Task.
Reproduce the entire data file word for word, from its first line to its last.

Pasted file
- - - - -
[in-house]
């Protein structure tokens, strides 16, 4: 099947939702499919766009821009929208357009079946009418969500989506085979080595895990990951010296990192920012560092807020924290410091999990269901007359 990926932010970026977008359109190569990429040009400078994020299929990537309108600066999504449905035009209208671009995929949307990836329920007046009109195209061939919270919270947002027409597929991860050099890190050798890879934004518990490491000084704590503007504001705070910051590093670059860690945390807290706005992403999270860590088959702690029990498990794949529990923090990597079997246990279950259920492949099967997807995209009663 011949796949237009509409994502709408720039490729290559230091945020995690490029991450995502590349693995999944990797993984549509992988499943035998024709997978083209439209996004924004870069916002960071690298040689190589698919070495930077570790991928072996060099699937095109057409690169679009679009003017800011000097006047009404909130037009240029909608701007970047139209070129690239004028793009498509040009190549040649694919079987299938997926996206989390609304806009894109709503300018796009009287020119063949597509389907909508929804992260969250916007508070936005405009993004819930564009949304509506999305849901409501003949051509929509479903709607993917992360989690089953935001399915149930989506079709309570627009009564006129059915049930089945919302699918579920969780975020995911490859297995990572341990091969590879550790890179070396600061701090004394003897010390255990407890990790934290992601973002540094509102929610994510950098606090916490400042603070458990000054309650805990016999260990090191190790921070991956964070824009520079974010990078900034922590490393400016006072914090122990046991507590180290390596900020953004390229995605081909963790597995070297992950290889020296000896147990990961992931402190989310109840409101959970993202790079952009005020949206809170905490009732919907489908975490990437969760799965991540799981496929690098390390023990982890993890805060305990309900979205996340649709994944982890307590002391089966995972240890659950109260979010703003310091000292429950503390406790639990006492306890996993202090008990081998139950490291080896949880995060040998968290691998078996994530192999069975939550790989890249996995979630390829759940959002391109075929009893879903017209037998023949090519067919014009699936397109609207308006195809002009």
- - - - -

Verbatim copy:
[in-house]
């Protein structure tokens, strides 16, 4: 099947939702499919766009821009929208357009079946009418969500989506085979080595895990990951010296990192920012560092807020924290410091999990269901007359 990926932010970026977008359109190569990429040009400078994020299929990537309108600066999504449905035009209208671009995929949307990836329920007046009109195209061939919270919270947002027409597929991860050099890190050798890879934004518990490491000084704590503007504001705070910051590093670059860690945390807290706005992403999270860590088959702690029990498990794949529990923090990597079997246990279950259920492949099967997807995209009663 011949796949237009509409994502709408720039490729290559230091945020995690490029991450995502590349693995999944990797993984549509992988499943035998024709997978083209439209996004924004870069916002960071690298040689190589698919070495930077570790991928072996060099699937095109057409690169679009679009003017800011000097006047009404909130037009240029909608701007970047139209070129690239004028793009498509040009190549040649694919079987299938997926996206989390609304806009894109709503300018796009009287020119063949597509389907909508929804992260969250916007508070936005405009993004819930564009949304509506999305849901409501003949051509929509479903709607993917992360989690089953935001399915149930989506079709309570627009009564006129059915049930089945919302699918579920969780975020995911490859297995990572341990091969590879550790890179070396600061701090004394003897010390255990407890990790934290992601973002540094509102929610994510950098606090916490400042603070458990000054309650805990016999260990090191190790921070991956964070824009520079974010990078900034922590490393400016006072914090122990046991507590180290390596900020953004390229995605081909963790597995070297992950290889020296000896147990990961992931402190989310109840409101959970993202790079952009005020949206809170905490009732919907489908975490990437969760799965991540799981496929690098390390023990982890993890805060305990309900979205996340649709994944982890307590002391089966995972240890659950109260979010703003310091000292429950503390406790639990006492306890996993202090008990081998139950490291080896949880995060040998968290691998078996994530192999069975939550790989890249996995979630390829759940959002391109075929009893879903017209037998023949090519067919014009699936397109609207308006195809002009």